Monday, February 09, 2009

tuesdays with morrie

I recently went out to dinner with a friend who strongly suggested the book "Tuesdays with Morrie." I had seen this book on a book shelf in our home for years, and it always intrigued me, but for some reason I never read it.

After such a high recommendation, I came home and frantically searched our entire house for this book, running upstairs and downstairs until I found it hidden away in one of our book cases. I took it to Florida with me. It is a very easy read yet it is so deeply profound.

The book is about a man, a college professor, and their relationship throughout the years. It is structured around the fact that on every Tuesday, this man (Mitch) goes and visits his dying college professor whom he connects with after being unlinked for years. During this time, Morrie (the professor) teaches Mitch wonderful life lessons, and opens up his world of understanding. A lot of the principles taught in this book can be applied to our lives spiritually, although the author was not a Christian nor was the professor in the book doing the teaching.

Some of my favorite lines from Morrie:

"So many people walk around with a meaningless life. They seem half-asleep, even when they're busy doing things they think are important. This is because they're chasing the wrong things. The way you get meaning into your life is to devote yourself to loving others, devote yourself to your community around you, and devote yourself to creating something that gives you purpose and meaning."

"Don't cling to things, because everything is impermanent."

"You can't substitute material things for love or for gentleness or for tenderness or for a sense of comradeship."

"The most important thing in life is to learn how to give out love, and to let it come in."

"If you hold back on the emotions--if you don't allow yourself to go all the way through them--you can never get to being detached, you're too busy being afraid."

"The culture we have does not make people feel good about themselves. And you have to be strong enough to say if the culture doesn't work, don't buy it."


We are bombarded daily. As far as I am concerned, if you are a citizen living in a home in the United States, it's a little hard not to be influenced by our society in some way or another. Everywhere you look tells you who you should be, what you should do, how you should act, what you should buy, and what you should look like. And somehow, when that's all done, it's supposed to make you happy.

The truth is that no matter how many of society's little games that we play, we will never find anything remotely satisfying about them. We may evoke a temporary happiness or excitement, and it can give us pleasure for a moment and even smiles for a season. But after the new cable is installed and there's still nothing to watch, the cell phone gets scratched up, the diet is over, the new outfit has been worn more than twice, and the self-help book is read, we find ourselves spinning around and circles and absolutely empty. It's all useless. And what does it even matter, anyway? In the end, all of it burns with the rest. We don't take possessions or even our earthly bodies with us to anyplace eternal. Why do we place such huge importance on ourselves?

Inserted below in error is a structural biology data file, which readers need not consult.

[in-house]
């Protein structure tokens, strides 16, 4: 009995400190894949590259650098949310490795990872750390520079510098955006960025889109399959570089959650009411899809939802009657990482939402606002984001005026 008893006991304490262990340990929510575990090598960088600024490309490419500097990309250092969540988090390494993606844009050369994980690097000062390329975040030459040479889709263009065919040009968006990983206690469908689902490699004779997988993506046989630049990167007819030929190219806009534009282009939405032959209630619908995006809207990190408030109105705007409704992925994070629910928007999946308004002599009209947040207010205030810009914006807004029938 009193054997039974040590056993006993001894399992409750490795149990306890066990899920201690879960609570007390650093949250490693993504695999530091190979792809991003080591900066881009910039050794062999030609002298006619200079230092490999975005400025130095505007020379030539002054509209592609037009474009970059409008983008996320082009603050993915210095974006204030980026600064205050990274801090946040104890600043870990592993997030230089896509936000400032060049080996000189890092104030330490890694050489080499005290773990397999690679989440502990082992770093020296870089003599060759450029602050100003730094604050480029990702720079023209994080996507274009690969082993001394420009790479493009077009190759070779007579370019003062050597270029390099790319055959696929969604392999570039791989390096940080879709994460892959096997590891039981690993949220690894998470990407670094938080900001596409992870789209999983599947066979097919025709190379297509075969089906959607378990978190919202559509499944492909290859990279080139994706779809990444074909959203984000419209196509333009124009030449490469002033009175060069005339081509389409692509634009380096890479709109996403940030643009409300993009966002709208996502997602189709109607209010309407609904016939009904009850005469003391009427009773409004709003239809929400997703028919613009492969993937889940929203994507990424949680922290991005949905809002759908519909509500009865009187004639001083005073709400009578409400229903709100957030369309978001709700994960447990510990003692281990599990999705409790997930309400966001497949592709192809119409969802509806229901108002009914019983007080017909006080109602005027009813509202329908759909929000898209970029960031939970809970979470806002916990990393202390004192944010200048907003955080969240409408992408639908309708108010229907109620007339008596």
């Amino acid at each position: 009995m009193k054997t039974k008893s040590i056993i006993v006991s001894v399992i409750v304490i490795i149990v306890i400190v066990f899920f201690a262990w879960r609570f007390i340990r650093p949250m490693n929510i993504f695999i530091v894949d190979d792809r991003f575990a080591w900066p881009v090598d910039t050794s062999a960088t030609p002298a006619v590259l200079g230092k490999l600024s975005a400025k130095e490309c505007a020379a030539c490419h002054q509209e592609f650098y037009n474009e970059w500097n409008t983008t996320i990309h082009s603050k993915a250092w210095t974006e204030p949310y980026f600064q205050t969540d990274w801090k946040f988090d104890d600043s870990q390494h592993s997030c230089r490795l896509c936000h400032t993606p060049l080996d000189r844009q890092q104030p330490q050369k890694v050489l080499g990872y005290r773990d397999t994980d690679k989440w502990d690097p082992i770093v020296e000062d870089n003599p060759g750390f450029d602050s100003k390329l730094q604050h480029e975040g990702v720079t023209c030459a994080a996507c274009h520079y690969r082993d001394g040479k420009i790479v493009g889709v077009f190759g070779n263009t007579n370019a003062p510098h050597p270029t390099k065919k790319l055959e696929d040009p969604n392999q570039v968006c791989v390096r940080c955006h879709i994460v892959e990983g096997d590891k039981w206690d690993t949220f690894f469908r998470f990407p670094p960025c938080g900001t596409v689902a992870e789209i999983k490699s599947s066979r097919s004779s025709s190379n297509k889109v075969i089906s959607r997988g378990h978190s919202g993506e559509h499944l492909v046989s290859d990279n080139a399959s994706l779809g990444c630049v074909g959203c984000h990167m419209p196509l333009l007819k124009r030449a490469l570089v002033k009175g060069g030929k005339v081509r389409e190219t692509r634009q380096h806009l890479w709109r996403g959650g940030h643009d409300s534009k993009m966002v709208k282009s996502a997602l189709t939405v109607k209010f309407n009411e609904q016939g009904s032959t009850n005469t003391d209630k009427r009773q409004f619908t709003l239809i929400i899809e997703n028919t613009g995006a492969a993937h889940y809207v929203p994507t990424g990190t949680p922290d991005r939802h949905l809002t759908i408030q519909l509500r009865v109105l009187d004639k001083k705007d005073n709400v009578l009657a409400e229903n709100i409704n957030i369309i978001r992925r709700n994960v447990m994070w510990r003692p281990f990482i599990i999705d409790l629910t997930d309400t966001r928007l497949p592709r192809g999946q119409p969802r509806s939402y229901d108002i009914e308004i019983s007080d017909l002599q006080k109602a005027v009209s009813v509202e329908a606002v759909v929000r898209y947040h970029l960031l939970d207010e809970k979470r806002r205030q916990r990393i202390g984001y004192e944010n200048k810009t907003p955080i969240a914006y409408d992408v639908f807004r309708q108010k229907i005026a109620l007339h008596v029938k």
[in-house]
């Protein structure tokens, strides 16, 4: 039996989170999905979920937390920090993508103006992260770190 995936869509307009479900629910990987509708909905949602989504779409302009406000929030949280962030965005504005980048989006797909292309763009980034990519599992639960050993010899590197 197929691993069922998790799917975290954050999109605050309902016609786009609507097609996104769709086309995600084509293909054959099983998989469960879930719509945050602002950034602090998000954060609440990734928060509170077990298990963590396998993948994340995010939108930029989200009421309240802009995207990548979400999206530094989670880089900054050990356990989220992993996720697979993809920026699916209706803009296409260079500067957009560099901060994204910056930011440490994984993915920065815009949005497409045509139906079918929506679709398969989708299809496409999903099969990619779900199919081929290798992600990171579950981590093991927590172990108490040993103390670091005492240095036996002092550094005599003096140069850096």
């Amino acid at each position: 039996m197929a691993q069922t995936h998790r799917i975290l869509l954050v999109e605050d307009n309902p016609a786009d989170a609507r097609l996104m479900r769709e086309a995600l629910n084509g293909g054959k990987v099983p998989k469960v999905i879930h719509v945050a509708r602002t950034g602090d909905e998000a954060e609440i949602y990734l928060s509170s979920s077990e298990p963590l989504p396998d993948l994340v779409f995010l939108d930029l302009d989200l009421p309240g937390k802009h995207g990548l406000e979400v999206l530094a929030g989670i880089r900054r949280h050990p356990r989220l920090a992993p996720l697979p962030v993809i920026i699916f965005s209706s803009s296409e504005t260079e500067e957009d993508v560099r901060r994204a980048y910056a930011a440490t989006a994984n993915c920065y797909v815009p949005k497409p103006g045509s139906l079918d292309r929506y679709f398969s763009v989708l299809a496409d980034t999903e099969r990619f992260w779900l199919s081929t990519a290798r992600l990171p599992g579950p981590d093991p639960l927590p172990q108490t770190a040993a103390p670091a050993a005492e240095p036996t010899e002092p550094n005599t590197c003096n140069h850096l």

I have been on a missions trip several times and have always found one recurring theme by the end of the week: contentment and joy by way of living for awhile with little. Take away the fancy house, the car, the cell phone, the computer, and all my toys, and what do you get? PEOPLE. Living, breathing people who need to be loved. Our mission in life is not to accumulate things but to touch lives. To me, "things" are just an obstacle in the way of getting there.

So many times I flip on the TV only just to turn it off. It really sickens me what they televise these days. You can't look anywhere without seeing or hearing evil. It's all about entertainment. I don't get it. To me, it's just a big waste of time. Don't get me wrong, I've watched my fair share of TV and there are definitely shows that I think that I need to see every once in awhile, but all in all, I get discouraged when I keep the TV on for too long. Anymore, the only shows that interest me are the news, "learning" opportunities, or movies that I know hold some sort of a grounds to an inspirational story or history.

Any other form of media can be the same way. Take radio. Or the web. It can suck the life right out of you and take away ALL of your time if you let it. It's one of those mindless activities that can go on for hours and hours, and pretty soon, what have you even accomplished?

It is all a part of how our society works. And I hate to paint all forms of media as terrible and evil, because I believe when used in the correct light, they are excellent tools. TV can educate us if we watch the right programs, and it keeps us up to date with the current happenings. Radio can be great if we're tuned into an encouraging station. The web is an awesome resource of information and a wonderful way to communicate. It's just like anything else in life: you must use it, not abuse it, and everything in moderation.

That is all for this evening... I really enjoyed the various profound quotes and "life lessons" from Morrie that I read about in this book. Anytime we can learn from the older and the wiser, we do a good thing.

Love you all!



Tami said...

it's weird that you should write about 'tuesdays with morrie' cause I've read the book a couple times myself and just watched the movie yesterday. I agree, it's very profound in many breaks my heart that Morris wasn't a Christian. Thanks for your post...great thoughts.

Tami said...

morrie...not morris.:)

Marla H. said...

I LOVE this book, too. I am glad you enjoyed it!!!